Off course you don’t need so much to make shaving enjoyable again; on my recent ToD to Sudan I had only my Parker 22R, my synthetic brush and the tube of Proraso cream – but I find that having to make a couple or more choices in the morning adds to the enjoyment. And compared to some people out there my combined kit is definitely on the small side…

The actual shave itself has become somewhat of a ritual, a very comfortable and manly ritual. First I’ll wash my beard stubble with some Dr Bronner’s all natural castille soap, which helps soften up the stubble and prevents the oil on my skin from breaking down the lather. Having done that, I’ll rinse off and start laying out the tools of the trade; my razors and the combo of brush and soap / cream I’ve decided upon. After soaking the brush in warm (not hot) water, I proceed to adding wetness to the stubble with the brush. This both softens the brush some and gets the water down between all my stubble. Then it’s time to build the lather, and how I do that depends a bit on what soap / cream and brush I’ve picked. Some combos work best if built in a bowl (I started out with a cheap plastic bowl, upgraded to a cereal bowl and have just bought a cheap copper shaving bowl), some combos turn out better if built directly on my face.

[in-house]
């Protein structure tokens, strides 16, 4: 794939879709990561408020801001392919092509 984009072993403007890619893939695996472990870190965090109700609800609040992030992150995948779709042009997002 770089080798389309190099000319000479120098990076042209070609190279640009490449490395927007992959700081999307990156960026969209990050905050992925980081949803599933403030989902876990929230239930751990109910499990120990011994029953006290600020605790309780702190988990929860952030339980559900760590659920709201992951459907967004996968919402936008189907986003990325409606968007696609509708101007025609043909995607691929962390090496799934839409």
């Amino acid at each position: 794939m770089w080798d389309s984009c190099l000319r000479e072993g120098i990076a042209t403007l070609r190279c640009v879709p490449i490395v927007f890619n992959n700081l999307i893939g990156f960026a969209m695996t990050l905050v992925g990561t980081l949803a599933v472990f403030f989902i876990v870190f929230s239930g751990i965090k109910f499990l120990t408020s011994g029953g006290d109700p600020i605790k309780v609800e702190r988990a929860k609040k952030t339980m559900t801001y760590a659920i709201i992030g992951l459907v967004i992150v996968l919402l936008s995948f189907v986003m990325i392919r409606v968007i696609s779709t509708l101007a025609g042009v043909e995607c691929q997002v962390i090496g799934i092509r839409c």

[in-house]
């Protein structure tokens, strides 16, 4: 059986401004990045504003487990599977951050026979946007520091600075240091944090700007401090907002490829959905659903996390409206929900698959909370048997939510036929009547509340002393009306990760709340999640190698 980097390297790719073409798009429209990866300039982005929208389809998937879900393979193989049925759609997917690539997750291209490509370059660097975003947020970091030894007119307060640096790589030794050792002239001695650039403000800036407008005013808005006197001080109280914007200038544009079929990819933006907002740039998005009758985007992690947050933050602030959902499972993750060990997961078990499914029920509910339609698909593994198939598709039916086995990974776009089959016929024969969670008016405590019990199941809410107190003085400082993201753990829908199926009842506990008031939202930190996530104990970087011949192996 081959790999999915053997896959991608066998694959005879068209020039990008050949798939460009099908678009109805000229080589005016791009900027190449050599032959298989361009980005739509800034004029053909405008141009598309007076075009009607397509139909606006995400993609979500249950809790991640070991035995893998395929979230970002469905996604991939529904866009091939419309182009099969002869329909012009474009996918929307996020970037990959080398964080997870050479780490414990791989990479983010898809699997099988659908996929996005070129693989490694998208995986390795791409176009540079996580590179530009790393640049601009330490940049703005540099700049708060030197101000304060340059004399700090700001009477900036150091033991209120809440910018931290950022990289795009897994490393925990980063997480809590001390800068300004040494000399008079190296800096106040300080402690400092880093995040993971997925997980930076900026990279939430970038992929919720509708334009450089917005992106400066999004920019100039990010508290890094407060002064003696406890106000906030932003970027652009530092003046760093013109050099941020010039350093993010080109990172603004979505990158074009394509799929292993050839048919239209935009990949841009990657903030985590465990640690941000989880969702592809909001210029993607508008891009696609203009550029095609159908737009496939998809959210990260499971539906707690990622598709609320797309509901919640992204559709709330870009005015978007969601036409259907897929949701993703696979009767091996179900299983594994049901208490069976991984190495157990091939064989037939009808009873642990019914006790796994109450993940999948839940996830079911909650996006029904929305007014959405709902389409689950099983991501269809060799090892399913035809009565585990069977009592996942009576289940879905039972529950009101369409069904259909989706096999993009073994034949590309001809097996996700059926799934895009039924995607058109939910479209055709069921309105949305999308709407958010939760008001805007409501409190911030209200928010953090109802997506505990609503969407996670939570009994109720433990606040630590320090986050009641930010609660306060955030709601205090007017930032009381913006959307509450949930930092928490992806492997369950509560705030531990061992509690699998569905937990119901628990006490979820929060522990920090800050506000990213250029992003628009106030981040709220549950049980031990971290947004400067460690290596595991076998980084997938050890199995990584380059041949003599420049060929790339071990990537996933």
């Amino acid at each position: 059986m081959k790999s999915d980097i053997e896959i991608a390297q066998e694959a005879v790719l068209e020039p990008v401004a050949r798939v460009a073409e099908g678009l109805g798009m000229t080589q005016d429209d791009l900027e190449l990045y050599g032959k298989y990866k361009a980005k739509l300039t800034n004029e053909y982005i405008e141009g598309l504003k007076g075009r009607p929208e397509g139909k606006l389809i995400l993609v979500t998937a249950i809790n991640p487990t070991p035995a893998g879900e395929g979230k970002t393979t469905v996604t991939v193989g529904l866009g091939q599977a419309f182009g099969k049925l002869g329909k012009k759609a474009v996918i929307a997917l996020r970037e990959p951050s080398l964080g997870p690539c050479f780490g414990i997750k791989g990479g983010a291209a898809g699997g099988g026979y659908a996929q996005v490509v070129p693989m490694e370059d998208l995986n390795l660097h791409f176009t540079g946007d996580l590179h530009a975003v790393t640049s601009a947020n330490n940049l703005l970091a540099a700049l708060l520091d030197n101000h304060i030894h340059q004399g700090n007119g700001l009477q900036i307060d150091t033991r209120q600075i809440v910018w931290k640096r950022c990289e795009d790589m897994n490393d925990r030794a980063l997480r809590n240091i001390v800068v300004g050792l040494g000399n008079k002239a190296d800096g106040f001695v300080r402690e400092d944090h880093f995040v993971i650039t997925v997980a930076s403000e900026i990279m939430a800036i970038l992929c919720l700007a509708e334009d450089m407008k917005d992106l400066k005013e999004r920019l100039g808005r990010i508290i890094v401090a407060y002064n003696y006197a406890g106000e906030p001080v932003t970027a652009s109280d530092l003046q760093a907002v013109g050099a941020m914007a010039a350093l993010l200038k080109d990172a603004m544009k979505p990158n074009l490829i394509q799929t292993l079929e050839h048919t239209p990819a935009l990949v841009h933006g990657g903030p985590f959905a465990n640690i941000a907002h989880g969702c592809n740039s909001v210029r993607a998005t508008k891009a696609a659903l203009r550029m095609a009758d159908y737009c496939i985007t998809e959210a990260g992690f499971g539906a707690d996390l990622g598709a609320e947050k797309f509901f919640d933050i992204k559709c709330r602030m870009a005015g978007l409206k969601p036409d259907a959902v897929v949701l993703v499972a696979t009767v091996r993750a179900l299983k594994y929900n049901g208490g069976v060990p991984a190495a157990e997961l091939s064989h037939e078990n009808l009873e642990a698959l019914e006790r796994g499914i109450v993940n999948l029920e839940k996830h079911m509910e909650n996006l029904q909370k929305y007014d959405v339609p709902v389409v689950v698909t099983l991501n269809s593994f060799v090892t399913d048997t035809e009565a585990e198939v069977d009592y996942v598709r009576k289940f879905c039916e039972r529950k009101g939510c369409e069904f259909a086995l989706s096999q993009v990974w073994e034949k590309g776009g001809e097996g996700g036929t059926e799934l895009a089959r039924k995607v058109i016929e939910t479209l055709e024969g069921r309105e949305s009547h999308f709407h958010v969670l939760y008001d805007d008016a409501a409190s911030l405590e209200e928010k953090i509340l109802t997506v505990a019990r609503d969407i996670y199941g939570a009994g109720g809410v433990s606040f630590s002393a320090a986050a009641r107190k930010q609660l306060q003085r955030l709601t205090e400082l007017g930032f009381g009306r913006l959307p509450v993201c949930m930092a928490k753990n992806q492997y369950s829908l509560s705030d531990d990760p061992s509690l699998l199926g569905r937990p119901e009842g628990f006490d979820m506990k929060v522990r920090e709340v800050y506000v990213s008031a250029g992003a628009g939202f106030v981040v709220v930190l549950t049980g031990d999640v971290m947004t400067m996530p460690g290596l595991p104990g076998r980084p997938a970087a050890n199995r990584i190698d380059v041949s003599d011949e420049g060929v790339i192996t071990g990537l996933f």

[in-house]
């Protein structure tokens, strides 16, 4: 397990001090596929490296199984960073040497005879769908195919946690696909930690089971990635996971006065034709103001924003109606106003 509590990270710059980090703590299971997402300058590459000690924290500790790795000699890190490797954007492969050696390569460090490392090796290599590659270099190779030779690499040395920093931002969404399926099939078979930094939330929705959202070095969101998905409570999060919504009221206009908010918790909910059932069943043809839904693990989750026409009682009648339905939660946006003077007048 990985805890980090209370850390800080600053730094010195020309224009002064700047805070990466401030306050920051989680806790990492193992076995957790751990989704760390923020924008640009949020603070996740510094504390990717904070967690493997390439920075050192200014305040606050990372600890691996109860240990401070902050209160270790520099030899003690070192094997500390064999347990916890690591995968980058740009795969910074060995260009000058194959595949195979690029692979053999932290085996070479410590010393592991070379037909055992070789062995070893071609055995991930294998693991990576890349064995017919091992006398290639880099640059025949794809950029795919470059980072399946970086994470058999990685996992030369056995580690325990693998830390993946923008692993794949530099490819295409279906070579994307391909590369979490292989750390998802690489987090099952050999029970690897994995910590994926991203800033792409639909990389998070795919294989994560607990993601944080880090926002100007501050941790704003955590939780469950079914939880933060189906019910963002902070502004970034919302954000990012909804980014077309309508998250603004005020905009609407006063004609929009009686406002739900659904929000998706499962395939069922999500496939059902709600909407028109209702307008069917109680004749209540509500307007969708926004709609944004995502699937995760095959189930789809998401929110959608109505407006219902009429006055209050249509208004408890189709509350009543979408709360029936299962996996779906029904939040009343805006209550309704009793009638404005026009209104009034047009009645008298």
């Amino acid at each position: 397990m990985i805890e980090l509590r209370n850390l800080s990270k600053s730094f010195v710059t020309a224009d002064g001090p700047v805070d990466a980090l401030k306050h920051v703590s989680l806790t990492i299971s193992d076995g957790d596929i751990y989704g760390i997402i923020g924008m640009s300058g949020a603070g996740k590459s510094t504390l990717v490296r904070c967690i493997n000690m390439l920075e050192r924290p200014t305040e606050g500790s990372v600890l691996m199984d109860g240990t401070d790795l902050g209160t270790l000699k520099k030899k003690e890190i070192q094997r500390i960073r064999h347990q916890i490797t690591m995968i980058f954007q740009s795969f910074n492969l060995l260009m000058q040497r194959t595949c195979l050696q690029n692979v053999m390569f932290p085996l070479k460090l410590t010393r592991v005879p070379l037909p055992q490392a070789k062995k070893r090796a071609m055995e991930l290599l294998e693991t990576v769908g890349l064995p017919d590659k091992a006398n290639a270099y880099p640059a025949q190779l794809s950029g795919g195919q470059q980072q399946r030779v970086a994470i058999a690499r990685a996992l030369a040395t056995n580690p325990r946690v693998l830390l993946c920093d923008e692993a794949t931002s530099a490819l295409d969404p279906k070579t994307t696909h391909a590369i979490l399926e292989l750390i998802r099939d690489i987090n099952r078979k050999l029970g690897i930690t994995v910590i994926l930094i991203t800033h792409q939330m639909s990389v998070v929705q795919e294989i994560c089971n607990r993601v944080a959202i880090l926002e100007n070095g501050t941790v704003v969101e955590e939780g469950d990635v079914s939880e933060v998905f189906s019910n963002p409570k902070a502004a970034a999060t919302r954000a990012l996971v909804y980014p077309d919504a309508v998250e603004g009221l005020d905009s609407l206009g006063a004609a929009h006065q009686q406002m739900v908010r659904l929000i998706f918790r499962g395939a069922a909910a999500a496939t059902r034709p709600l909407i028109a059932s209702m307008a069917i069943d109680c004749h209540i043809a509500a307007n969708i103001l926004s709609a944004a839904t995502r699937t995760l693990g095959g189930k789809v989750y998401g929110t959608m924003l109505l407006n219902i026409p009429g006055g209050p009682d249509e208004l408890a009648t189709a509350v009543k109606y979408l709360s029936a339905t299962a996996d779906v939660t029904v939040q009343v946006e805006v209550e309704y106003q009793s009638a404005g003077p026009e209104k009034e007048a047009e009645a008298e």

Having built the lather, it is time to apply it. No reason to put on an inch of lather – the idea is to create a lubricated surface for the razor to glide over, as well as softening the stubble even more. At the end the brush is still heavily loaded with lather, which is good. Putting the brush aside, I rinse the “heavy cutter” of the day under hot water – not to clean it but to prewarm it – and starts the actual shave. Slow, short and controlled strokes does the trick – letting the weight of the razor do it’s work as I guide it. First pass is with the grain, and leaves me with a shave just as good as anything I could manage in the past. I’ll rinse and put away the first razor, rinse my face and apply lather again.